George Limb and Frederick Bunting of Matlock walked over
Masson to Bonsall one Sunday afternoon. On their return journey,
after a few drinks at the King's Head, they strayed from
the path as it was by then dark and Limb fell head first
down an uncovered mine shaft. In
recent years attention has been given to capping the shafts
to make them safe for the unwary wanderer.
|Etching of a carving of a medieval lead
miner, with his pick and "kibble".
Originally in Bonsall church, the carving was moved to Wirksworth
in the 19th century by Mr. Marsh, the high bailiff, to save
it from destruction.
Some of those mining for lead on Masson were from Bonsall.
Bath & Scarthin
Newspaper Cuttings, 1838. Death of an earlier Barmaster,
century lead mines
This list of lead mines within the parish in the early nineteenth
century (below) is from Benjamin Bryan's
extracts from "Derbyshire" by John Farey.
Bryan notes that "according to Farey the productiveness of the
mines was declining in 1808".
In 1829 there were about two thousand two hundred and eighty miners
employed in getting ore in Derbyshire.
By 1899 the only working lead mine in the Matlock area was Mill Close
at Darley, one of only three in Derbyshire.
- Coal-hole Rake and Pipe, Masson.
This is "The Devonshire Cavern", Matlock Bath
of more recent years.
- Cornel Rake, Matlock Bath.
- Crichman Pipe, Masson Hill.
- Cross Rake, High Tor.
In 1829 Glover mentioned that the "Cross-rake mine in Matlock
High Tor abounds in lead and calamine. It is in the limestone
- Cumberland Mine, Matlock Bath. See Further
Then and still a cavern, though not longer open to the
|A rake vein
is a straight and vertical crack or fissure in the limestone
strata filled with spar and ore etc.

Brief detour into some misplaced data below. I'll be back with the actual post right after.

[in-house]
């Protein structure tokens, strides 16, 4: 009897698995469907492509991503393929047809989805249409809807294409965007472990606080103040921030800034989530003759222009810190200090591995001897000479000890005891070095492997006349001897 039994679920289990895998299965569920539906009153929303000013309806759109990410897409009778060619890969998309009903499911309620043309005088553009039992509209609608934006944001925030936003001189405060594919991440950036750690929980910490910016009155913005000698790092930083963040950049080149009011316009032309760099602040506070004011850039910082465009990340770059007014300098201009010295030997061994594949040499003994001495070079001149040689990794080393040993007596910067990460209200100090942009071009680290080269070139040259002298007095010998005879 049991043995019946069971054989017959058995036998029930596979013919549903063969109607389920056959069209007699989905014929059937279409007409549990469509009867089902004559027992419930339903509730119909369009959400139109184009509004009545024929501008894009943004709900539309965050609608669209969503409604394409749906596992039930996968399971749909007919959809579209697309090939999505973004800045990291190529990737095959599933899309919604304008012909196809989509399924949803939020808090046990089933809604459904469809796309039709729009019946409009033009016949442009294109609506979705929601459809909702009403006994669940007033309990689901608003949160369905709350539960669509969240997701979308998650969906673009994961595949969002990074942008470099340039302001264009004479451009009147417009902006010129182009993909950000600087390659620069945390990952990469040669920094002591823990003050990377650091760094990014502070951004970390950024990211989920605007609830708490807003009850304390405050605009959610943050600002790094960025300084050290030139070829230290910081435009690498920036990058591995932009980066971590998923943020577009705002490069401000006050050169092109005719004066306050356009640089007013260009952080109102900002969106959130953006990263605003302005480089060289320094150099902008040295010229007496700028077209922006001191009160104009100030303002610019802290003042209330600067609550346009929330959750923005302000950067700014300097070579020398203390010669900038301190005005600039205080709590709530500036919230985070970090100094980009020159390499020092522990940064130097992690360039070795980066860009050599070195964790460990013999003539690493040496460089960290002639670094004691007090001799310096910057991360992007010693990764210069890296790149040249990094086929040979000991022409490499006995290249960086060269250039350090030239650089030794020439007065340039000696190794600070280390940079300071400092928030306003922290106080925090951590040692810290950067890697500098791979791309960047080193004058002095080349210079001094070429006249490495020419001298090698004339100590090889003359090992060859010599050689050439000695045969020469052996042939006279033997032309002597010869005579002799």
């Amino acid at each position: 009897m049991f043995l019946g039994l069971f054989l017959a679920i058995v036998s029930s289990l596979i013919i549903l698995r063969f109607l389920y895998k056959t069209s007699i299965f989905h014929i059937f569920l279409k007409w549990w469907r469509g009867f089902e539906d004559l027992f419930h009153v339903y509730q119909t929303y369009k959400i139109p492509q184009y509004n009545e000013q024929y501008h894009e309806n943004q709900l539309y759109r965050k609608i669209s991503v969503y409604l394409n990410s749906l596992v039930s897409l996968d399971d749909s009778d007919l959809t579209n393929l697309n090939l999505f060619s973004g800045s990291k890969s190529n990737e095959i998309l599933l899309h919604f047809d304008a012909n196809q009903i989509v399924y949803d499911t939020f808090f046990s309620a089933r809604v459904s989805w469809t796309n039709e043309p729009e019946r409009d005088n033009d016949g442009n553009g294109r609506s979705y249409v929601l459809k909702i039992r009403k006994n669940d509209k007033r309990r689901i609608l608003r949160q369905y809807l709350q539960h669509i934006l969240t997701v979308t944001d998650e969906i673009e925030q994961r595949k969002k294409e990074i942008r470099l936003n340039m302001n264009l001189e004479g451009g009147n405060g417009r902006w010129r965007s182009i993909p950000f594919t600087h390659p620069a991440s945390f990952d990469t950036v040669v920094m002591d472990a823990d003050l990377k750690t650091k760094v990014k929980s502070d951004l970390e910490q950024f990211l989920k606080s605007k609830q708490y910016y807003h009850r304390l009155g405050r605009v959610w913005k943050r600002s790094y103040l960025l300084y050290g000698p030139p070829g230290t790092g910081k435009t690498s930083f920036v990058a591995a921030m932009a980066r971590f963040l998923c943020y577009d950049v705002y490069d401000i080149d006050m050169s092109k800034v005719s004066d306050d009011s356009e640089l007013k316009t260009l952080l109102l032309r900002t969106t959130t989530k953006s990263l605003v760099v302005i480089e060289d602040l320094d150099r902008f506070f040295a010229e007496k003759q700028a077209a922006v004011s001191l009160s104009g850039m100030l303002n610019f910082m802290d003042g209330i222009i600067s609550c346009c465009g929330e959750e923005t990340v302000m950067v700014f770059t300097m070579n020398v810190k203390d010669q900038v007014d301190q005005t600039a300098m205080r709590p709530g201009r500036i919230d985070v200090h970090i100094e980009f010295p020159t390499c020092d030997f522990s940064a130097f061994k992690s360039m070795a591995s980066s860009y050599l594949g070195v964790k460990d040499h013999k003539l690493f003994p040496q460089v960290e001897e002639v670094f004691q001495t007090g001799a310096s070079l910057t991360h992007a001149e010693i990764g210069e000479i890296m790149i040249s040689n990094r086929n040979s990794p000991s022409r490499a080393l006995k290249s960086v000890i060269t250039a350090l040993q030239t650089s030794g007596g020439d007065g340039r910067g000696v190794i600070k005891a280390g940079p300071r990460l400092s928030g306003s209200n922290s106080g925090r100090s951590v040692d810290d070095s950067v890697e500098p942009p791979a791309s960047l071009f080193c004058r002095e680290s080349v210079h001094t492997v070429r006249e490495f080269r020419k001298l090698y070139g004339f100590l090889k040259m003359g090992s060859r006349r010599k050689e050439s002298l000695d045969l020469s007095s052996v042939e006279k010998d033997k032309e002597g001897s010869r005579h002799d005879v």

|A pipe vein
is a cavity, often nearly horizontal, between the beds
of limestone, similarly filled, having a narrow rake
leading from it to the surface of the stratum.
- Dimple, Matlock Bank.
According to Farey, the only mine steam-engine in the county was
going here in 1809.
- Gentlewoman's Pipe, nr. Matlock Bridge.
- Granby Shaft, Matlock Bank (a trial).
- High Tor Rake, Starkholmes.
- Knowle's, Masson Hill (large caverns).
- Lady-gate, nr. Matlock Bridge.
- Mullet-hill or Stoney-way, Matlock.
- Nester's or Nestus Pipe, Masson Hill.
- Nether Hay, Matlock.
- Old Nester's or Nestus, Masson (above Matlock Bath).
A very old mine, formerly very rich, probably referred to in
Domesday and mentioned in the account of the Manor.
See Further information, below
- Seven Rakes, nr. Matlock Bridge.
Animal bones and teeth were found there.
- Side Rake, nr. Starkholmes.
The "Side Mine" was approached by crossing the Derwent
in Matlock Dale "under the High Tor".
"On 1 July 1769 the Lords of the Manor granted to John Barber,
gentleman, and George Goodwin, miner, leave to erect water wheels
and other machines on the east side of the river Derwent for
the purpose of unwatering the mine", with a 21 year lease".
There used to be another weir opposite Whittaker's house and
pop works which David Palmer Pearson believed drove the wheel
to drain the Side Mine. Barber and Goodwin came to operate mines
on both sides of the river from Cawdor to Artists' Corner and
from the Dimple to Matlock Bath, right down to Bullestree near
Also see the Wolley
Manuscripts Vol. 6671 ff.310-313 (Manorial deeds and papers ... water wheels
on E. of Derwent adjoining High Tor Wood and near Matlock Bridge